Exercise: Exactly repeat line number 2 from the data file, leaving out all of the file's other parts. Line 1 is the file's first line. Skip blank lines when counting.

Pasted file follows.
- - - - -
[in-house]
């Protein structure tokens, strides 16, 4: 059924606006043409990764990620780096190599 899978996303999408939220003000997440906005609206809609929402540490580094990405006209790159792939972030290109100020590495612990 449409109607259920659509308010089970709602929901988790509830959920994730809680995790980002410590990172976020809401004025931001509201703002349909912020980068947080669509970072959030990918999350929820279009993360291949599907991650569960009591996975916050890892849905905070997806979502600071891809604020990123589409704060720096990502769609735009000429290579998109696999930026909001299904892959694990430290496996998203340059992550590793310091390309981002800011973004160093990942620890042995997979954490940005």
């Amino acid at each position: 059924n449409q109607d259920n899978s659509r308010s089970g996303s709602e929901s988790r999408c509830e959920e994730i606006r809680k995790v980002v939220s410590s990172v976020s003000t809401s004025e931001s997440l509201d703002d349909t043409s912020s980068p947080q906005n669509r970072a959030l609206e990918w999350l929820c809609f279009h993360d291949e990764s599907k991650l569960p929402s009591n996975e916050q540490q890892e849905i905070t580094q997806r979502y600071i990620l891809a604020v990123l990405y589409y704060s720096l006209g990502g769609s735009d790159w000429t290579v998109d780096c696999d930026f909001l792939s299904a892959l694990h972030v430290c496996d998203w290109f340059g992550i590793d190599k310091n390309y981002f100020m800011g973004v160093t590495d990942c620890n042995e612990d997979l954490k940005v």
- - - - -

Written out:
């Protein structure tokens, strides 16, 4: 059924606006043409990764990620780096190599 899978996303999408939220003000997440906005609206809609929402540490580094990405006209790159792939972030290109100020590495612990 449409109607259920659509308010089970709602929901988790509830959920994730809680995790980002410590990172976020809401004025931001509201703002349909912020980068947080669509970072959030990918999350929820279009993360291949599907991650569960009591996975916050890892849905905070997806979502600071891809604020990123589409704060720096990502769609735009000429290579998109696999930026909001299904892959694990430290496996998203340059992550590793310091390309981002800011973004160093990942620890042995997979954490940005």